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Epidemics and pandemics are an integral part of human history, with each outbreak bearing both social and economic costs. The world has endured a few outbreaks over the past century, and if the early decades of this new century are a reliable indicator, we can expect to see more in the 2020s and beyond.
The first table below outlines the main epidemics and pandemics in recent history, when and where they struck, and the resulting death toll.
Of the above list, the two standouts were the Spanish Flu and HIV/AIDS. The first, which occurred in 1918–20, resulted in over 50 million deaths (over 2.5% of the population). The second, which was first observed in 1960s and is still present today, has resulted in 30 million deaths to date (0.6% of the average population until now).
Coronavirus, or COVID-19, originated in China in December 2019 and has since spread rapidly worldwide. The economic impact to global GDPs and stock markets is proving more severe than was anticipated in mid-February, and we are yet to see the full extent of the damage.
The epicenter of the COVID-19 pandemic, China, has expanded at a record-breaking rate since adopting a state-controlled market economy. Averaging 8.7% GDP growth since 1970, the nation has not seen a recession since Mao Zedong’s death in 1976. However, China’s economy has trended downwards in recent years, as observed in the below chart.
At present, China is also taking an economic hit from swine fever, which is affecting pig production. Now coronavirus is affecting China’s population, trade and general economy to an unknown extent. This setback has in turn affected other economies around the world, including Australia’s export trade of tourism, higher education and minerals.
If the 2002–04 SARS epidemic is any guide, these conditions may only affect economic performance in 2020. However, a looming debt bubble in China may see other problems emerge further into this decade.
In short, it’s a worry because the world economy now relies upon a lot more international interdependence between economies and businesses. Exports have trebled their percentage share of the world’s GDP from 10% to 30% over the past 70 years, as we see in the next exhibit.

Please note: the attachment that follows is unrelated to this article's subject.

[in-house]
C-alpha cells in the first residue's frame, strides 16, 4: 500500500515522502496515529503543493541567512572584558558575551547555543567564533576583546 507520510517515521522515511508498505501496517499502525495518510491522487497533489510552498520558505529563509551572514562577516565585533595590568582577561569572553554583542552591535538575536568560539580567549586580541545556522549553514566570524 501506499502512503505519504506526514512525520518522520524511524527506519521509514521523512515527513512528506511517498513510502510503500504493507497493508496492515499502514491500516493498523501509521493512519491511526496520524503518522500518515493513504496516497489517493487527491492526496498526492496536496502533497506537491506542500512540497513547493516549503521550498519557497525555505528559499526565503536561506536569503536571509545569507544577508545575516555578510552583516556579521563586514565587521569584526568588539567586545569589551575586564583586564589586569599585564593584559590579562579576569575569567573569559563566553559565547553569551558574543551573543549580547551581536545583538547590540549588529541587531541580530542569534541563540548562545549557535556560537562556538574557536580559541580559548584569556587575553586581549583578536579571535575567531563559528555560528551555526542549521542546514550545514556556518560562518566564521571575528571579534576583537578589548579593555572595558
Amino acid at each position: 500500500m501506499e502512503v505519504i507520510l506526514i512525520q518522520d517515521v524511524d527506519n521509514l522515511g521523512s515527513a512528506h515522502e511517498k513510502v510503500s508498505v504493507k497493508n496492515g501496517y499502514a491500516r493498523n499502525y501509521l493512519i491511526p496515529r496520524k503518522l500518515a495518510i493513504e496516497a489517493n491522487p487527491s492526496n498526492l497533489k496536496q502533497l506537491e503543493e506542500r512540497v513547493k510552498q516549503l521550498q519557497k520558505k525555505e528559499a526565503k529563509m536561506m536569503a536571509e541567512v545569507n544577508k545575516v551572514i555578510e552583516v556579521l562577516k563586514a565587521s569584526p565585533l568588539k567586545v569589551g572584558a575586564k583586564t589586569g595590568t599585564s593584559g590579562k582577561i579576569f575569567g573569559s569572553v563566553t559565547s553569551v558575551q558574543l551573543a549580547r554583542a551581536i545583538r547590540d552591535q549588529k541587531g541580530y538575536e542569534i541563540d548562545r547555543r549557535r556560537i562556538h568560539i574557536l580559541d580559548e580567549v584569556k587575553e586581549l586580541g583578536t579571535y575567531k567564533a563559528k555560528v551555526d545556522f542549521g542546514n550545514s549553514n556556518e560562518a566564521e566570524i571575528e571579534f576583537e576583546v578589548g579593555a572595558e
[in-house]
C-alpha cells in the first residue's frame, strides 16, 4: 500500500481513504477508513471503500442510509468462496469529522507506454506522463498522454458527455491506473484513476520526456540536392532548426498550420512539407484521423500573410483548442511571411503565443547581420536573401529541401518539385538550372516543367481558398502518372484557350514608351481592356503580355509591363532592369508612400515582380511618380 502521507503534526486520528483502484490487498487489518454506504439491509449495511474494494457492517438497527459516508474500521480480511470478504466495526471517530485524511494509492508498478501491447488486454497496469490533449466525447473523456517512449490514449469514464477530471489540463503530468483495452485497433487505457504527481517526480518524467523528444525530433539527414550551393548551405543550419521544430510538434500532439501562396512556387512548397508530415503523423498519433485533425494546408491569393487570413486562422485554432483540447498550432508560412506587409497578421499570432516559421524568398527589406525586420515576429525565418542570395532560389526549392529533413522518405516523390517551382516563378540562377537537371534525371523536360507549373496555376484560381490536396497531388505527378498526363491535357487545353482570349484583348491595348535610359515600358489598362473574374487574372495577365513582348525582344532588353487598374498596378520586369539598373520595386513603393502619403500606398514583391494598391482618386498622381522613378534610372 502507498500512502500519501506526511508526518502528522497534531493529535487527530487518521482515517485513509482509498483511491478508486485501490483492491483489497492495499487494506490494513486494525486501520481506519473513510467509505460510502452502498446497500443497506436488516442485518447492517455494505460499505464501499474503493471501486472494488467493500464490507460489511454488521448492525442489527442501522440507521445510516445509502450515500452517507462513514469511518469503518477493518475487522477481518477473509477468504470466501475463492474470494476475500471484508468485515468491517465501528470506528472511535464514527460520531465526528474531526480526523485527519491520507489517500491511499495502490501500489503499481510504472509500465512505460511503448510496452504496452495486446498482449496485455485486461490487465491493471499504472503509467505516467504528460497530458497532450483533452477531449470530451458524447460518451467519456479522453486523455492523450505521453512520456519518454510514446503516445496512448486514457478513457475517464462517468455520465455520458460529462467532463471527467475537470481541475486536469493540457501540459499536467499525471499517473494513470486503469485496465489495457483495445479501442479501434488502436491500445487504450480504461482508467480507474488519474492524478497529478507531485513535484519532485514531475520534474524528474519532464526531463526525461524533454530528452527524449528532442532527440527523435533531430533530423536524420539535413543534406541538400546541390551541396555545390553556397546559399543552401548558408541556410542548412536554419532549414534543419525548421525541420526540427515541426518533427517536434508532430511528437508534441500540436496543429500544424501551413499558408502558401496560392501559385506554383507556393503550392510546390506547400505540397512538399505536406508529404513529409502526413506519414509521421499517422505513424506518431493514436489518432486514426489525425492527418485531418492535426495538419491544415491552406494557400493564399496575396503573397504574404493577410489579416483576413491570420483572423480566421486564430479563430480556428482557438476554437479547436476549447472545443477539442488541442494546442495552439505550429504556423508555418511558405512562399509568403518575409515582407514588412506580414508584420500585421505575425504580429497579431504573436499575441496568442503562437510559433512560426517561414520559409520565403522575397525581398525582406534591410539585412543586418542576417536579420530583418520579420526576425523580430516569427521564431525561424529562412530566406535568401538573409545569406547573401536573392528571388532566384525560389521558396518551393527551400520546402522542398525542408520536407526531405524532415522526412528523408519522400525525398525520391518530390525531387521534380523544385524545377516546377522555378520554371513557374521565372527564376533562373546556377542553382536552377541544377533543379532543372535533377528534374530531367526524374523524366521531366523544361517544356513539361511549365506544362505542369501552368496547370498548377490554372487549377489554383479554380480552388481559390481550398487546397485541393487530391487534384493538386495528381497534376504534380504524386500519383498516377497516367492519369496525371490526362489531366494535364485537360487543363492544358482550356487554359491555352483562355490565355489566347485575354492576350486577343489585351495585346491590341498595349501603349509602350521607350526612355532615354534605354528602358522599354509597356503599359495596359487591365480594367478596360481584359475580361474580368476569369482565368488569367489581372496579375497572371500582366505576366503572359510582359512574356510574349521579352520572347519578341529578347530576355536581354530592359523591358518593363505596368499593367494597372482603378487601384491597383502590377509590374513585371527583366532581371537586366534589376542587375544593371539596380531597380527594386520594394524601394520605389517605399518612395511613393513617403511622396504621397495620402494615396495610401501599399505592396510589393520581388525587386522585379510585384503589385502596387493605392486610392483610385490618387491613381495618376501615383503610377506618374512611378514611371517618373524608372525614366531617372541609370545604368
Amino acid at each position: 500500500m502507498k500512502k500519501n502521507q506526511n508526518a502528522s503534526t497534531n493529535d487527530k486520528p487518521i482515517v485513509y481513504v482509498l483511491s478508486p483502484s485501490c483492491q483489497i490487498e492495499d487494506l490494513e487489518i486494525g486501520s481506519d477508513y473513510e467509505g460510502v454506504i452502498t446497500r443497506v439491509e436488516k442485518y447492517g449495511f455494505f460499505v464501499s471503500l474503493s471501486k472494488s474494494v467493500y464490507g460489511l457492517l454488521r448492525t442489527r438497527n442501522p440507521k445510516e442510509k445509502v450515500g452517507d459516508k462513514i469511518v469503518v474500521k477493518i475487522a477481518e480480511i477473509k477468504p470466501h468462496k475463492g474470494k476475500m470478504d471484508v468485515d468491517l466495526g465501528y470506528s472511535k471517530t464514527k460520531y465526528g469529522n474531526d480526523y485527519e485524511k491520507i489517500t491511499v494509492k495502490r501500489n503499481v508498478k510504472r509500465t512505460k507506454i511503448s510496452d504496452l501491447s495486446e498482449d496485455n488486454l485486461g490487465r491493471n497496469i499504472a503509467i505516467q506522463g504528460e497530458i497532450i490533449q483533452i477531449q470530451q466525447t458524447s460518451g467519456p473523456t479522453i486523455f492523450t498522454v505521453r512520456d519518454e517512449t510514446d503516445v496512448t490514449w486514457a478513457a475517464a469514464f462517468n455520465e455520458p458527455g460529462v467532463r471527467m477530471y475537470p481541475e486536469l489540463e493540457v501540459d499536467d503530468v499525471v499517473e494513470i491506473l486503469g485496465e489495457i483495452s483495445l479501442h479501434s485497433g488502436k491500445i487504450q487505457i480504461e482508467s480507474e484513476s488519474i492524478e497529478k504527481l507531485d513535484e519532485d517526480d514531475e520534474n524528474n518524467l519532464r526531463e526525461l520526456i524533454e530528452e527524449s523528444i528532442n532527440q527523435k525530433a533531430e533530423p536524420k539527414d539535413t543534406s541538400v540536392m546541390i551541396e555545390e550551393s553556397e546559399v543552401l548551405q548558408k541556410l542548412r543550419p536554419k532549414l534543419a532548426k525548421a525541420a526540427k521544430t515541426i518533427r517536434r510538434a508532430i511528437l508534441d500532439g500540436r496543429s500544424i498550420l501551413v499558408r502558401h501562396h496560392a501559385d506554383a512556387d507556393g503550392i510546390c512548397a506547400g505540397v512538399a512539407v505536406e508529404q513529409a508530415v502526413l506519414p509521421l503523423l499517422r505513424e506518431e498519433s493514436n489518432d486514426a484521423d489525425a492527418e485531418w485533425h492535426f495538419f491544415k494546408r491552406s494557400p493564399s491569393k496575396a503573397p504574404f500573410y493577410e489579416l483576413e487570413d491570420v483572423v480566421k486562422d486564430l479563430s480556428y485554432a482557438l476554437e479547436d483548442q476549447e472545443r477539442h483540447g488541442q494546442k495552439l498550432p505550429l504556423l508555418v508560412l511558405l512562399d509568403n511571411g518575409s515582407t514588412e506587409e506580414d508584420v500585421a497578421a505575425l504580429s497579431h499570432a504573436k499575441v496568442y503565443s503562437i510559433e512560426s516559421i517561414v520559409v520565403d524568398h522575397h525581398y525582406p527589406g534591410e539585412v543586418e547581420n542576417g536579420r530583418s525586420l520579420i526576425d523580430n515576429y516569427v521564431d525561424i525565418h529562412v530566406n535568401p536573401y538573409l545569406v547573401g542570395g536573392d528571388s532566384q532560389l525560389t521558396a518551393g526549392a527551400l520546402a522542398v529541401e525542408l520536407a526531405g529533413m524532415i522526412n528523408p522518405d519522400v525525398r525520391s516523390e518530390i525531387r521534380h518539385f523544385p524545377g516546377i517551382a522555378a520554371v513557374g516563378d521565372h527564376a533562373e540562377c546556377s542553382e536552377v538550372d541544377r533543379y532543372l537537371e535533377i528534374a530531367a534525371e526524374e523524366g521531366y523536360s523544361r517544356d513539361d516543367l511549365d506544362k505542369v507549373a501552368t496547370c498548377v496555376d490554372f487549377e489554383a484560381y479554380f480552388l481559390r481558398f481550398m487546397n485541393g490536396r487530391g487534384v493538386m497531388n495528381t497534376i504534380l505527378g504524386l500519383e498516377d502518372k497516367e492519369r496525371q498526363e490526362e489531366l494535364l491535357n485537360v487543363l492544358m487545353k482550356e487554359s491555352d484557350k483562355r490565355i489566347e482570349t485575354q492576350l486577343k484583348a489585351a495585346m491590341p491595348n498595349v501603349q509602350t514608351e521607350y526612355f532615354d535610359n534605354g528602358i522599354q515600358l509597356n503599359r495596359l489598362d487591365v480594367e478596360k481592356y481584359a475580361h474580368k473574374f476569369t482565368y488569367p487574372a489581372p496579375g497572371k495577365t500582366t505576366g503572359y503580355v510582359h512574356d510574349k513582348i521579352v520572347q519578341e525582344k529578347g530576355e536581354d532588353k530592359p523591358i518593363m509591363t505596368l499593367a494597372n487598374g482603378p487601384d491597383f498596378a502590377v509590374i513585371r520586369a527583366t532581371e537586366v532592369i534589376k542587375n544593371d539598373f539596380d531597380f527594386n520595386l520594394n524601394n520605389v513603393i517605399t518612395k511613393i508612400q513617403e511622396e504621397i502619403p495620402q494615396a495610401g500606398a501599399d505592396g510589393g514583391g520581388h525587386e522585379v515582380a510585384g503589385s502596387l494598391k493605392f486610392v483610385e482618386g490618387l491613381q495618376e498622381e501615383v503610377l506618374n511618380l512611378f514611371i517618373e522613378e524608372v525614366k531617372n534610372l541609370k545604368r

So, the world’s GDP is more vulnerable than ever to any economic downturns resulting from pandemic activity, even if the disease itself is not as virulent on a social scale as, say, the Spanish Flu or AIDS.
A world recession? Doubtful. But a recession in some countries? Quite likely.
Any nation with a growth in 2020 of under 1.5% could be exposed to a recession. If those economies also have high shares of mining, manufacturing, wholesaling, retail and tourism in their industry mix, then they have increased vulnerability due to the high interconnectivity of trade these days.
The first chart below shows our export mix (being almost 25% our GDP) with the vulnerable minerals and tourism industries accounting for nearly two-third of those exports. These are two of the main industries at risk due to slowing global trade and problems in China.
The second chart shows our mix of industries in our $2 trillion economy.
Our small dependence on manufacturing is a big help, but mining is a bigger industry these days.
We may escape a recession but only with a sooner-rather-than-later stabilisation of the viral pandemic and abatement of the fear contagion.
Of course, the human impact of the coronavirus, as separate from the economic impact, cannot be ignored. Shorter quarantine periods, coupled with apparently longer gestation periods than originally thought, have contributed to a faster and greater spread than was anticipated. On the plus side, advances in modern medicine mean vaccines may now become available in record time; but despite a relatively small number of deaths so far, there is no certainty as to how long the pandemic will last.
In times like these, we must consult the experts. It is worth dusting off Peter Curson’s and Brendan McRandle’s 2005 paper, Plague Anatomy: Health Security from Pandemics to Bioterrorism, which addresses the challenge of disease control within the context of national security.
All that said, while stock markets are in meltdown in the early days of March, they have a habit of exaggerating threats as well as perceived opportunities, as seen below. Bond rates can be expected to now stay low for a longer time, but the stock markets could make up a lot of losses as we enter 2021.
Perhaps the best news, for those prepared to take the long-term view, is that complacency in both health and interconnective trade dependencies is giving way to better planning, safer strategies and contingency plans.